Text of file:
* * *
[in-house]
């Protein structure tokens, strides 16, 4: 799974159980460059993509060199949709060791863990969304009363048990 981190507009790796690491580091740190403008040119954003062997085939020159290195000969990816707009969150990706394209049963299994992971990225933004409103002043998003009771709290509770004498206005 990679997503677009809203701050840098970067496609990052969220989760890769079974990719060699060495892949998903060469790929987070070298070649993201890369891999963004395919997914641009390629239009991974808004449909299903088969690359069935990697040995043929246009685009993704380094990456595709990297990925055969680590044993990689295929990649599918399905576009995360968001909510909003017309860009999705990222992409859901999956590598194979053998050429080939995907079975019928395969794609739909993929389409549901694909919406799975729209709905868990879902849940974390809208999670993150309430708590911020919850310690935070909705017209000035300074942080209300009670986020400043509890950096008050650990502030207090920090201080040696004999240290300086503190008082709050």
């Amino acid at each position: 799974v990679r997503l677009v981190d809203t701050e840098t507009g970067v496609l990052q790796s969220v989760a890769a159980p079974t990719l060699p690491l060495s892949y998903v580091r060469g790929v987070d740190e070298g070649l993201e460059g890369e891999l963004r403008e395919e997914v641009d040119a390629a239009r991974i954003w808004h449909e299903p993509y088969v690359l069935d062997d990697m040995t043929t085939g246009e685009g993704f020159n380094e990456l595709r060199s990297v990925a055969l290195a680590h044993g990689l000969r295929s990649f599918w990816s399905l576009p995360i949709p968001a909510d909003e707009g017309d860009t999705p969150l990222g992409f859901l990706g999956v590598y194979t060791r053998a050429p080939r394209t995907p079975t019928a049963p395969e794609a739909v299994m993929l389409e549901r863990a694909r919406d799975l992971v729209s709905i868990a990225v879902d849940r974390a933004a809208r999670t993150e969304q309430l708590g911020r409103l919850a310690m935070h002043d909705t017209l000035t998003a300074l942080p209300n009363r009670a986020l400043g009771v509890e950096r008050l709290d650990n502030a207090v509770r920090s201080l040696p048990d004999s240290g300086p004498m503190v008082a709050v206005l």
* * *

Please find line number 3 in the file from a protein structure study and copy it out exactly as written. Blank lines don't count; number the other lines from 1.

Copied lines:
């Amino acid at each position: 799974v990679r997503l677009v981190d809203t701050e840098t507009g970067v496609l990052q790796s969220v989760a890769a159980p079974t990719l060699p690491l060495s892949y998903v580091r060469g790929v987070d740190e070298g070649l993201e460059g890369e891999l963004r403008e395919e997914v641009d040119a390629a239009r991974i954003w808004h449909e299903p993509y088969v690359l069935d062997d990697m040995t043929t085939g246009e685009g993704f020159n380094e990456l595709r060199s990297v990925a055969l290195a680590h044993g990689l000969r295929s990649f599918w990816s399905l576009p995360i949709p968001a909510d909003e707009g017309d860009t999705p969150l990222g992409f859901l990706g999956v590598y194979t060791r053998a050429p080939r394209t995907p079975t019928a049963p395969e794609a739909v299994m993929l389409e549901r863990a694909r919406d799975l992971v729209s709905i868990a990225v879902d849940r974390a933004a809208r999670t993150e969304q309430l708590g911020r409103l919850a310690m935070h002043d909705t017209l000035t998003a300074l942080p209300n009363r009670a986020l400043g009771v509890e950096r008050l709290d650990n502030a207090v509770r920090s201080l040696p048990d004999s240290g300086p004498m503190v008082a709050v206005l």